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Fuel removal of Fukushima Reactor 4 commences: decommissioning of the crippled nuclear power plant enters a new stage | Kahoku Shimpo

Fuel removal of Fukushima Reactor 4 commences: decommissioning of the crippled nuclear power plant enters a new stage

核燃料取り出し開始 廃炉作業、新段階 福島4号機

November 19, 2013
Originally posted by Kahoku Shimpo

Reactor 4 SFP (Spent Fuel Pool) slated for removal operation
Source: TEPCO (8 Nov 2013) *Japanese

*Click the image to enlarge

According to Kahoku Shimpo, as part of a cleanup process of the crippled Fukushima Daiichi Nuclear Power Plant, its operator Tokyo Electric Power Co. (TEPCO) has commenced its operation of removing the nuclear fuels from Reactor No. 4 this Monday. The removal of spent fuels from the crippled reactors "will mark the beginning of a new stage of the plant's decommissioning process that is estimated to take at least four decades," Miyagi Prefecture's local newspaper reported.

Underwater fuel removal process
Source: Fukushima Daiichi Nuclear Power Station Fuel Removal from Reactor 4 Spent Fuel Pool (Nov 2013)

According to the report, the removal of the first fuel assembly started at 3:18 p.m. of the same day. The operators manipulated the "fuel handling machine" and lifted the 4.5-meter-long "fuel assembly", in a pace of one centimeter per second, and then transferred it onto a 5.5-meter cask--a steel-made transfer chamber that weighs 90 tons if willed to maximum capacity--in the the water. The operation was repeated for 40 minutes per unit, completing the loading of four units by 6:45 p.m. to end the operation for the day.

Kahoku reports that the task of loading the cask with 22 fuel assemblies is to be completed by Tuesday afternoon (November 19). The loaded cask itself will then be lifted by a large crane and transported to a common storage pool about 100 meters away. 

Source: Fukushima Daiichi Nuclear Power Station Fuel Removal from Reactor 4 Spent Fuel Pool (Nov 2013)

The spent fuel pool or SPF still contains the remains of small debris from the blast that destroyed the main reactor building. The assemblies may contact these debris upon their removal. But according to Kahoku, TEPCO says, "We will put safety at the top while proceeding with our operations."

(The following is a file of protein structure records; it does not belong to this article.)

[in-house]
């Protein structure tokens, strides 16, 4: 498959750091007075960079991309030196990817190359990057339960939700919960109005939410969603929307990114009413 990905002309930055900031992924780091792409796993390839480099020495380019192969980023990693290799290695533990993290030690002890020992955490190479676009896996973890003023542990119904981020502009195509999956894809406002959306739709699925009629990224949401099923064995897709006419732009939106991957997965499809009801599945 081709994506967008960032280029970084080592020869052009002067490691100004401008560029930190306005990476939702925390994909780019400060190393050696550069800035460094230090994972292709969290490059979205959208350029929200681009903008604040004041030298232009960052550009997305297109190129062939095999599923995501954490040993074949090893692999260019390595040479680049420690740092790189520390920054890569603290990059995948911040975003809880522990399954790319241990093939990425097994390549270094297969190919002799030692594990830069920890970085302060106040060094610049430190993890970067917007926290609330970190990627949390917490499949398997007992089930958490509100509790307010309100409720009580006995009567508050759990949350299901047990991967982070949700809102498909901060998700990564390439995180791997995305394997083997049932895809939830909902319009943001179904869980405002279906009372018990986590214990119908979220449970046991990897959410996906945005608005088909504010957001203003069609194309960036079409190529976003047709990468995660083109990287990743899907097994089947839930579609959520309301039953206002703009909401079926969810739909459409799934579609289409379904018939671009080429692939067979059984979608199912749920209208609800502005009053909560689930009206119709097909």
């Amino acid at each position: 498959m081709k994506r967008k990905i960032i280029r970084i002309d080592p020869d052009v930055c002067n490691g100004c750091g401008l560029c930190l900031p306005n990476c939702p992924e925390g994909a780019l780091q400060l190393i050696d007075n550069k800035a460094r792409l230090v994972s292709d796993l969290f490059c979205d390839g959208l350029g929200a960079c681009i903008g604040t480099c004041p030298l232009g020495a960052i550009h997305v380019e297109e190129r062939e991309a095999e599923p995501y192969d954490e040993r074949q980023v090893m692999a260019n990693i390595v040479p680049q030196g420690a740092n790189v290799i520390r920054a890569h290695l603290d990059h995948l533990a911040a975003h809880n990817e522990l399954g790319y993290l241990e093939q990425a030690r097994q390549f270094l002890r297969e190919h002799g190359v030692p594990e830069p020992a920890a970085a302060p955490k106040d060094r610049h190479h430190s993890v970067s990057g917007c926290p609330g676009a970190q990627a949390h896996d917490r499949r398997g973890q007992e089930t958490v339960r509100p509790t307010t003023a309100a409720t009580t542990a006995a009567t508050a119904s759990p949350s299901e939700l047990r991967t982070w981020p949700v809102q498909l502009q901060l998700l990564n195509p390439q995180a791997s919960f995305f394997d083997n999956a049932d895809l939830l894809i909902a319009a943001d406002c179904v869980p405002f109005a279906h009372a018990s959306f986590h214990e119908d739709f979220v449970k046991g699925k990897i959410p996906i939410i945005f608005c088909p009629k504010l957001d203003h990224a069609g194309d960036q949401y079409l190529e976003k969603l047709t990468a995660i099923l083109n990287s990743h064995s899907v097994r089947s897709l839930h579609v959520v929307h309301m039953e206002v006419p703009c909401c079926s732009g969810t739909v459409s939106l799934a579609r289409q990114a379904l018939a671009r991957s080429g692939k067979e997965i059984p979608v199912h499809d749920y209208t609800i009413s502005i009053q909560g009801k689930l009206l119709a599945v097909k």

The SPF stores 1,533 units of fuel assemblies, of which 202 are new fuels that are relatively easy to remove. TEPCO plans to remove them first. The remaining 1,331 units that contain highly irradiated spent fuel will all be removed and transferred to the common storage pool by the end of 2014.

Source: Fukushima Daiichi Nuclear Power Station Fuel Removal from Reactor 4 Spent Fuel Pool (Nov 2013)
The SPF of Reactor 4 contains three units of damaged fuel assemblies that are deemed difficult to remove. TEPCO is considering to build a new transport chamber to address this problem.

At the time of the earthquake that crippled the plant two-and-a-half years ago, Reactor 4 was going through a regular inspection and all of its fuels within the reactor core were transferred to the neighboring spent fuel pool, thus managing to avoid core melt down. However, if the water in the SPF is depleted, a massive amount of highly irradiated substances could leak out. The international community has been imploring TEPCO to address the problem and secure a safe storage of the spent fuels.

The removal of the fuels from Reactors 1-3 is to commence after 2015, but the recent revelation of the fact that 70 out of 292 units of fuel assemblies stored in Reactor 1 are damaged is raising concerns of its impact to the entire removal schedule. (related story)

Source: Safety Measures etc. concerning Fuel Removal from Unit 4 in Fukushima Daiichi NPS (5 Nov 2013)

Kahoku's Editorial Comment: 

The excuse of "unexpected events" is no longer acceptable

As the operation of removing the spent fuel from Reactor 4 commences, TEPCO is seeing this as a rare opportunity to demonstrate that everything is proceeding as planned in the decommissioning process of the crippled Fukushima Daiichi Power Plant, as they have been under a strong criticism in the way it has dealt with problems like contaminated radioactive water leakage and 'unexpected' blackouts, having the tendency to "approach issues with an optimistic outlook." Hence, TEPCO has placed the removal operation as one of its chief goals for the time being.

One of the major concerns over the removal operation is the possibility that the fuel cask may fall. If it falls from five stories above the reactor building, it could damage the fuel assemblies. If the cast breaks, a highly irradiated substances may be dispersed into the air, causing a severe problem.

TEPCO claims that they have prepared for everything that they can expect. They say they have prepared not only for the falling of the cask but for each cases, for example on emergency cooling of the SPF, leakage of the water in the SPF, earthquakes, fires, and even accidents caused by the transport trailers. So they have prepared a case-by-base scenario, but what if they happen simultaneously all at once in multiple instances? TEPCO assumes, "Such a thing will never happen."

In normal operation, the cranes transferring the fuel assemblies operate automatically. However, in this operation, it is done manually by the operator. The operator will wear a full-sized mask that may narrow the field of vision. There is no guarantee that there will be no human error caused due to difference in the operational environment.

The disaster that crippled the site two years and eight months ago occurred in multitude of instances. TEPCO must be vigilant on their plans that extend to the end of next year to ensure that their plans are fool-proof. We can no longer afford to accept the excuses of "unexpected events" any more.

Translation and additional reference by: 

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